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Proceedings Paper

Microelectromechanical high-density energy storage/rapid release system
Author(s): M. Steven Rodgers; James J. Allen; Kent D. Meeks; Brian D. Jensen; Samuel L. Miller
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Paper Abstract

One highly desirable characteristic of electrostatically driven microelectromechanical systems (MEMS) is that they consume very little power. The corresponding drawback is that the force they produce may be inadequate for many applications. It has previously been demonstrated that gear reduction units or microtransmissions can substantially increase the torque generated by microengines. Operating speed, however, is also reduced by the transmission gear ratio. Some applications require both high speed and high force. If this output is only required for a limited period of time, then energy could be stored in a mechanical system and rapidly released upon demand. We have designed, fabricated, and demonstrated a high-density energy storage/rapid release system that accomplishes this task. Built using a 5-level surface micromachining technology, the assembly closely resembles a medieval crossbow. Energy releases on the order of tens of nanojoules have already been demonstrated, and significantly higher energy systems are under development.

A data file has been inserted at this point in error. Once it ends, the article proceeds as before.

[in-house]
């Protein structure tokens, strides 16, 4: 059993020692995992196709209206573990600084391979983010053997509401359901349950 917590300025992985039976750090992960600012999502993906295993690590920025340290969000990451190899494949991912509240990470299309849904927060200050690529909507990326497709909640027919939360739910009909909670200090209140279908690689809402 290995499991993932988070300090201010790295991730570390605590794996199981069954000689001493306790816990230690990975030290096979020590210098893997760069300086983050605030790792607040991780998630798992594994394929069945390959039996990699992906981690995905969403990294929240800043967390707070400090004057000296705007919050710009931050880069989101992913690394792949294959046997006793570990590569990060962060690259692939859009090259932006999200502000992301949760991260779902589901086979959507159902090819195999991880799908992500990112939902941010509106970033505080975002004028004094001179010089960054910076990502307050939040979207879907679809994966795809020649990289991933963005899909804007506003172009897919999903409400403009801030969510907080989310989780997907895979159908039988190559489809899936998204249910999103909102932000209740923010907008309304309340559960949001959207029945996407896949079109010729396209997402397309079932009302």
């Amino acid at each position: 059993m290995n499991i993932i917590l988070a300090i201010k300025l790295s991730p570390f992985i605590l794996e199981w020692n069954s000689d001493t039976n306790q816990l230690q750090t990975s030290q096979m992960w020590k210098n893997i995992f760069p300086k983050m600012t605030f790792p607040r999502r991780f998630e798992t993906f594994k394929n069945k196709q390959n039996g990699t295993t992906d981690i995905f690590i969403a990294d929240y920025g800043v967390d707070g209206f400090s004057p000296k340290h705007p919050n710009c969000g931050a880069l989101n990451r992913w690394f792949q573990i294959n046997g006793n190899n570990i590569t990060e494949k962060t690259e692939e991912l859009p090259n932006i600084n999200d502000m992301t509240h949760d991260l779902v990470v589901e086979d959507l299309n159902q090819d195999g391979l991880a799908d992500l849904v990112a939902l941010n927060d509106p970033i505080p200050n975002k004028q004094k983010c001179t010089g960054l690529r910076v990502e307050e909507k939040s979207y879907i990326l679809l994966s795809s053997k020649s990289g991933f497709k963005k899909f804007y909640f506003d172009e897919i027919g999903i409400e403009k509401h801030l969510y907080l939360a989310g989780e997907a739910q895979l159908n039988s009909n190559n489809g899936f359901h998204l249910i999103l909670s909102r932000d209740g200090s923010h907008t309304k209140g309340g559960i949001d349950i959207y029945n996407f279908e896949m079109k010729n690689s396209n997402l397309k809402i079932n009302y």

Paper Details

Date Published: 31 August 1999
PDF: 11 pages
Proc. SPIE 3876, Micromachined Devices and Components V, (31 August 1999); doi: 10.1117/12.360496
Show Author Affiliations
M. Steven Rodgers, Sandia National Labs. (United States)
James J. Allen, Sandia National Labs. (United States)
Kent D. Meeks, Sandia National Labs. (United States)
Brian D. Jensen, Sandia National Labs. (United States)
Samuel L. Miller, Sandia National Labs. (United States)


Published in SPIE Proceedings Vol. 3876:
Micromachined Devices and Components V
Patrick J. French; Eric Peeters, Editor(s)

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